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The Winter of DiscontentMyth, Memory, and History$
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Tara Martin López

Print publication date: 2014

Print ISBN-13: 9781781380291

Published to Liverpool Scholarship Online: January 2015

DOI: 10.5949/liverpool/9781781380291.001.0001

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date: 16 December 2017

‘Celia's Gate’ and the Strikes in the NHS

‘Celia's Gate’ and the Strikes in the NHS

Chapter:
(p.153) 7 ‘Celia's Gate’ and the Strikes in the NHS
Source:
The Winter of Discontent
Author(s):

Tara Martin López

Publisher:
Liverpool University Press
DOI:10.5949/liverpool/9781781380291.003.0008

The chapter examines the crucial strikes in the National Health Service (NHS) during the Winter of Discontent and contextualizes them within historic currents in the health service since its foundation. The chapter describes how acute staff shortages, combined with the Government’s need for cheap labour created low-paid, working-class vocations within the NHS and how three major groups were recruited: men left redundant from de-industrialization; white working- class women who were primary and/or essential breadwinners, and overseas workers, particularly from the West Indies, restricted to such work partly by racism. The chapter details how the National Union of Public Employees (NUPE) harnessed workers’ dissatisfaction with low pay and the political energy of a new generation of local male and female activists like Celia Newman, Lorraine Donovan, and Robert Gregory during the disputes of 1978-1979. The chapter ends with the Prime Minister James Callaghan’s dramatic defeat in March 1979 with the Conservative Party’s call for a vote of no confidence in the Labour Government and the commencement of the General Election of 1979.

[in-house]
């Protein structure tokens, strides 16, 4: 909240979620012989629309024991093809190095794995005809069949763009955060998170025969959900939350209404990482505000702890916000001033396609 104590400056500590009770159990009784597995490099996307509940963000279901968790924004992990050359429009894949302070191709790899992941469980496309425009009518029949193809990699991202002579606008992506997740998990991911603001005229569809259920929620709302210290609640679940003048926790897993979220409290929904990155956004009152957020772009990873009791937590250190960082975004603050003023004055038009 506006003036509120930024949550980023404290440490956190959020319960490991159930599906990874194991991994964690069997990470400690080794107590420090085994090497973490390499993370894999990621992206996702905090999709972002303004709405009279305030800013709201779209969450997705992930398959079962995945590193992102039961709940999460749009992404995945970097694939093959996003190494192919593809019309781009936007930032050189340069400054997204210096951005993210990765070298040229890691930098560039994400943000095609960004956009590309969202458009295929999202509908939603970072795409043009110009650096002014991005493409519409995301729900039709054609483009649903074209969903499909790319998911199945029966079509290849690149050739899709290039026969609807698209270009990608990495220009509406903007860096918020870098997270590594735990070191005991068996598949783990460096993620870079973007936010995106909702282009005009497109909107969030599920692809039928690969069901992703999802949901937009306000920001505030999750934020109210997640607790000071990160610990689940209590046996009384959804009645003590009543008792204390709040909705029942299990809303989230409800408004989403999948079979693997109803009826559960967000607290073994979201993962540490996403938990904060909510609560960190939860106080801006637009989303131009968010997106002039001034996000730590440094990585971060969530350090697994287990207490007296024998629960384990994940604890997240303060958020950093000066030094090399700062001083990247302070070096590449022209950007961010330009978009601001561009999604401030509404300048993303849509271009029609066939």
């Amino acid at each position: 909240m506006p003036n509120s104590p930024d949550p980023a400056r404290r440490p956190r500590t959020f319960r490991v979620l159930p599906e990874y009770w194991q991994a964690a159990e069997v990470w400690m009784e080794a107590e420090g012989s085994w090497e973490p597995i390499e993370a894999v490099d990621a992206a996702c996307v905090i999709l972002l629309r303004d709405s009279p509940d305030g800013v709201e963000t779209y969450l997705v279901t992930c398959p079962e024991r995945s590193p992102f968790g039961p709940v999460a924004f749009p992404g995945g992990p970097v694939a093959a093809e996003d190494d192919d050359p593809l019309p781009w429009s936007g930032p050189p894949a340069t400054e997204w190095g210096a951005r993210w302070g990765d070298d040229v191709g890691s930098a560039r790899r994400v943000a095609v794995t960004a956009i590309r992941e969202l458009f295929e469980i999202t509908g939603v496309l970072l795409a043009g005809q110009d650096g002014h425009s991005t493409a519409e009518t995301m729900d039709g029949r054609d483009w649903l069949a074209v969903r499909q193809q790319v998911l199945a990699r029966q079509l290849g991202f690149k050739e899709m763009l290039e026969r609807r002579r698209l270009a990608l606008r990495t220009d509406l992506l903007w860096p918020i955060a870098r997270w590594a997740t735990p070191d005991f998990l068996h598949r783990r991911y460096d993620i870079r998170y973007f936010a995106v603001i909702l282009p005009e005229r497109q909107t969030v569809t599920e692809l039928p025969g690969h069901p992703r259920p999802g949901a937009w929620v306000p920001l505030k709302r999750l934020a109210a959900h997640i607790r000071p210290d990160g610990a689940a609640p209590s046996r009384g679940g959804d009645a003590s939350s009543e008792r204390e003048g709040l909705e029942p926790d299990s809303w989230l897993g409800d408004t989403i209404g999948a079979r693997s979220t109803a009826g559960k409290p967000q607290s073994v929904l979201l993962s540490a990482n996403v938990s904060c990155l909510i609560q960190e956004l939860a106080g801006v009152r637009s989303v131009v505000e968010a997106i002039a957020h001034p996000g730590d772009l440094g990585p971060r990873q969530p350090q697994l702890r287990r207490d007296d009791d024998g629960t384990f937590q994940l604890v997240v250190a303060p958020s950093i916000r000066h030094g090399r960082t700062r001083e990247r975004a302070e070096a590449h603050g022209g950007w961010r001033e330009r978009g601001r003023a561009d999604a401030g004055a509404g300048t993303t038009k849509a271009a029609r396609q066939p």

Keywords:   Winter of Discontent, National Health Services (NHS), de-industrialization, working-class women, West Indian women, racism, National Union of Public Employees (NUPE), James Callaghan, vote of no confidence, General Election of 1979

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